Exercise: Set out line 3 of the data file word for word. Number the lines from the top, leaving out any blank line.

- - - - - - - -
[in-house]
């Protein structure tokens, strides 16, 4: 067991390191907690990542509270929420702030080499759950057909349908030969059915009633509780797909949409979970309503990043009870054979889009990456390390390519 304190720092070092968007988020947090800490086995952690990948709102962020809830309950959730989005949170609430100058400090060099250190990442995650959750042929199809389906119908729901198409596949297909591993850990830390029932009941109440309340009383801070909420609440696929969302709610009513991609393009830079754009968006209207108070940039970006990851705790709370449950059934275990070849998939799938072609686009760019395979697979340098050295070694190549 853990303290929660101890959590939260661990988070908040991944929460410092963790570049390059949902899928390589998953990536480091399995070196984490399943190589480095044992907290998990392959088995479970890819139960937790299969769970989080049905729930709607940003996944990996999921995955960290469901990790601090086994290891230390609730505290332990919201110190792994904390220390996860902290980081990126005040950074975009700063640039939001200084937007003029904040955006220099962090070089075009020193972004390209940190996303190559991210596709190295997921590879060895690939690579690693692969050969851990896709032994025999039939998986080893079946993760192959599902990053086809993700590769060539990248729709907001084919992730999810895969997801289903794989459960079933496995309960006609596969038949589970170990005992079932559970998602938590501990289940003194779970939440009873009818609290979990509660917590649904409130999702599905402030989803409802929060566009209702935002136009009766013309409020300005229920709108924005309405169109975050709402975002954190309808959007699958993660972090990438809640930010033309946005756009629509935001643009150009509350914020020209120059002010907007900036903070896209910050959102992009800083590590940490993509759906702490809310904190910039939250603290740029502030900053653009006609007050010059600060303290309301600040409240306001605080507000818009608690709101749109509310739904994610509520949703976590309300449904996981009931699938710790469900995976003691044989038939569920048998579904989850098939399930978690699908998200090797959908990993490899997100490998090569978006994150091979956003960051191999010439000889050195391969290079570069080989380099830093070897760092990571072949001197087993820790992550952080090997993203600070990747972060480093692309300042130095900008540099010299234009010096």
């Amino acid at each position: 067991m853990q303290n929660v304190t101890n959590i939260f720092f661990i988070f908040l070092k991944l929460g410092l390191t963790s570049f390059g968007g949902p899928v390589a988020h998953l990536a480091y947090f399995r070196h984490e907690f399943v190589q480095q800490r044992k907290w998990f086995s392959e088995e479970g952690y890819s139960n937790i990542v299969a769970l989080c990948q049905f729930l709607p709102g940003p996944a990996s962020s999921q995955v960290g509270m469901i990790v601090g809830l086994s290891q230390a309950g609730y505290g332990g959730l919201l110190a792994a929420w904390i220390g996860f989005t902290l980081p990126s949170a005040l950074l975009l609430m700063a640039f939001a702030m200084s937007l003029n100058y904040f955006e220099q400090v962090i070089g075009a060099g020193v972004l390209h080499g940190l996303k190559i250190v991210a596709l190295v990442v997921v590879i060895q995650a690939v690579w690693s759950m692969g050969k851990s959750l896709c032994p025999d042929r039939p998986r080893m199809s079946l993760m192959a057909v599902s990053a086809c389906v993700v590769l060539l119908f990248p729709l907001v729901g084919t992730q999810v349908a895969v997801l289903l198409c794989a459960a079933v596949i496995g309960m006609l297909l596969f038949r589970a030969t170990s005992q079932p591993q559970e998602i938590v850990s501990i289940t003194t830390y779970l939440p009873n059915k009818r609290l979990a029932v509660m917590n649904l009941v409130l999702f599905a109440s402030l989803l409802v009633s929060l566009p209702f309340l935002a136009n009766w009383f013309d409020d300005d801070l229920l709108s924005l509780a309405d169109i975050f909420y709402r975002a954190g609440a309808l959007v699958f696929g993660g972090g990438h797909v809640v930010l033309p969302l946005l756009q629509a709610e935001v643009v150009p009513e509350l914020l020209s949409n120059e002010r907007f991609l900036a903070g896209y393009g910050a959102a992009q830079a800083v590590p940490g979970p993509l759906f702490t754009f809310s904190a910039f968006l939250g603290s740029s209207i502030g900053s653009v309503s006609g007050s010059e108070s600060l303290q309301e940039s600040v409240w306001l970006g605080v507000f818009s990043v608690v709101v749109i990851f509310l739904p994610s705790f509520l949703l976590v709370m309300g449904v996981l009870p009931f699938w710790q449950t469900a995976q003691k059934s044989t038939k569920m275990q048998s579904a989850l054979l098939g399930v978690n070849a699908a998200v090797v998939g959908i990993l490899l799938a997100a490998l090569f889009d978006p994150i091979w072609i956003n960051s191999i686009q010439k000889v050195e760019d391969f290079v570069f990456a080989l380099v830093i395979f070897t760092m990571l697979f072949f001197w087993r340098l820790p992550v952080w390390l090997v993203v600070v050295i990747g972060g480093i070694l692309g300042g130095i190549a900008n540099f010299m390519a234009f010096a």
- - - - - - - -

């Amino acid at each position: 067991m853990q303290n929660v304190t101890n959590i939260f720092f661990i988070f908040l070092k991944l929460g410092l390191t963790s570049f390059g968007g949902p899928v390589a988020h998953l990536a480091y947090f399995r070196h984490e907690f399943v190589q480095q800490r044992k907290w998990f086995s392959e088995e479970g952690y890819s139960n937790i990542v299969a769970l989080c990948q049905f729930l709607p709102g940003p996944a990996s962020s999921q995955v960290g509270m469901i990790v601090g809830l086994s290891q230390a309950g609730y505290g332990g959730l919201l110190a792994a929420w904390i220390g996860f989005t902290l980081p990126s949170a005040l950074l975009l609430m700063a640039f939001a702030m200084s937007l003029n100058y904040f955006e220099q400090v962090i070089g075009a060099g020193v972004l390209h080499g940190l996303k190559i250190v991210a596709l190295v990442v997921v590879i060895q995650a690939v690579w690693s759950m692969g050969k851990s959750l896709c032994p025999d042929r039939p998986r080893m199809s079946l993760m192959a057909v599902s990053a086809c389906v993700v590769l060539l119908f990248p729709l907001v729901g084919t992730q999810v349908a895969v997801l289903l198409c794989a459960a079933v596949i496995g309960m006609l297909l596969f038949r589970a030969t170990s005992q079932p591993q559970e998602i938590v850990s501990i289940t003194t830390y779970l939440p009873n059915k009818r609290l979990a029932v509660m917590n649904l009941v409130l999702f599905a109440s402030l989803l409802v009633s929060l566009p209702f309340l935002a136009n009766w009383f013309d409020d300005d801070l229920l709108s924005l509780a309405d169109i975050f909420y709402r975002a954190g609440a309808l959007v699958f696929g993660g972090g990438h797909v809640v930010l033309p969302l946005l756009q629509a709610e935001v643009v150009p009513e509350l914020l020209s949409n120059e002010r907007f991609l900036a903070g896209y393009g910050a959102a992009q830079a800083v590590p940490g979970p993509l759906f702490t754009f809310s904190a910039f968006l939250g603290s740029s209207i502030g900053s653009v309503s006609g007050s010059e108070s600060l303290q309301e940039s600040v409240w306001l970006g605080v507000f818009s990043v608690v709101v749109i990851f509310l739904p994610s705790f509520l949703l976590v709370m309300g449904v996981l009870p009931f699938w710790q449950t469900a995976q003691k059934s044989t038939k569920m275990q048998s579904a989850l054979l098939g399930v978690n070849a699908a998200v090797v998939g959908i990993l490899l799938a997100a490998l090569f889009d978006p994150i091979w072609i956003n960051s191999i686009q010439k000889v050195e760019d391969f290079v570069f990456a080989l380099v830093i395979f070897t760092m990571l697979f072949f001197w087993r340098l820790p992550v952080w390390l090997v993203v600070v050295i990747g972060g480093i070694l692309g300042g130095i190549a900008n540099f010299m390519a234009f010096a």